“Whether self-harm might lead to dementia, or dementia might lead to self-harm, is still an open question. Indeed, it could be both, and it could also be neither – there could be something else going on. But what is clear in the numbers is that the two are linked.”
Other findings of the research were:
- Those living with dementia who self-harmed tended to be younger at their initial dementia diagnosis than those with no record of self-harm.
- Being divorced, widowed or separated predicted a lower likelihood for people with dementia to present to hospital for self-harm than those that were still living with a partner.
- People living with dementia with complex psychiatric profiles also had a higher risk of presenting to hospital for self-harm.
The findings were reported in the paper published today in the journal Alzheimer's & Dementia: The Journal of the Alzheimer's Association.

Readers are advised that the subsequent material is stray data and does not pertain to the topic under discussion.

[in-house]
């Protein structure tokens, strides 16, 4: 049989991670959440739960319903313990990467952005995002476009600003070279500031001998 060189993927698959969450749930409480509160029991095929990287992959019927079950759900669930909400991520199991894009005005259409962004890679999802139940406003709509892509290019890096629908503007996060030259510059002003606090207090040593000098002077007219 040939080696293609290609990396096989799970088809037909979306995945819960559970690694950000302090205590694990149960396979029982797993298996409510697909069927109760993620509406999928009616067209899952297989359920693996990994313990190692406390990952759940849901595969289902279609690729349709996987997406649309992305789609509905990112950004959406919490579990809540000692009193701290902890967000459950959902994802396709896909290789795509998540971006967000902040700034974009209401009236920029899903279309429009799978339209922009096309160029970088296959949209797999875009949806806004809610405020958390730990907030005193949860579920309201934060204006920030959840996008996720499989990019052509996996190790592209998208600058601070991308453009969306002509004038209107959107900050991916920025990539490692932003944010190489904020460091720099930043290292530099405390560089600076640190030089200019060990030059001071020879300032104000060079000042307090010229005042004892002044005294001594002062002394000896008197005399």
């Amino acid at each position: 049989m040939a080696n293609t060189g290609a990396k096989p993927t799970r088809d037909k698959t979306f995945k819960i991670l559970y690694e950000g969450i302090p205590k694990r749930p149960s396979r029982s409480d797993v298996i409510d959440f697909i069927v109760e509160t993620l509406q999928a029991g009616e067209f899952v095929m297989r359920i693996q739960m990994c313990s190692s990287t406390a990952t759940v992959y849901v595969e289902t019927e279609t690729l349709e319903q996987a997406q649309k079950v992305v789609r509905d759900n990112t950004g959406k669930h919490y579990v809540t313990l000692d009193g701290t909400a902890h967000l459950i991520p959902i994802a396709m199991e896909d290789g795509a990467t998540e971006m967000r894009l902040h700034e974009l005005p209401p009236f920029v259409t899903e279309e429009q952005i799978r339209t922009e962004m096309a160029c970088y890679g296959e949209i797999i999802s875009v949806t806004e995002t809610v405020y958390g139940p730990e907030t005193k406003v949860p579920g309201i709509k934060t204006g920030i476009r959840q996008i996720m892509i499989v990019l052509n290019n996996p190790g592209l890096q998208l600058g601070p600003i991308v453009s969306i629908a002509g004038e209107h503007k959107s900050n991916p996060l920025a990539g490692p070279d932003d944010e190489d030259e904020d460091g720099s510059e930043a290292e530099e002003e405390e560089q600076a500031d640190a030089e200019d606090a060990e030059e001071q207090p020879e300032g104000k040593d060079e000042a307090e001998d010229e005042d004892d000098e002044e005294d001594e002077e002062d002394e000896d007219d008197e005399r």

The research team plans to extend these findings by drilling deeper into the health outcomes for people living with dementia who self-harmed. Specifically, they are interested in how health service use impacts self-harm.
“Self-harm indicates substantial mental health distress, so it would be good to know how mental health services respond to self-harm in people living with dementia,” says Dr Walker.
Lifeline: 13 11 14 lifeline.org.au
Suicide Call Back Service: 1300 659 467 suicidecallbackservice.org.au
Beyond Blue: 1300 224 636 beyondblue.org.au/forums
MensLine Australia: 1300 789 978 mensline.org.au
National Dementia Helpline: 1800 100 500 dementia.org.au/helpline/webchat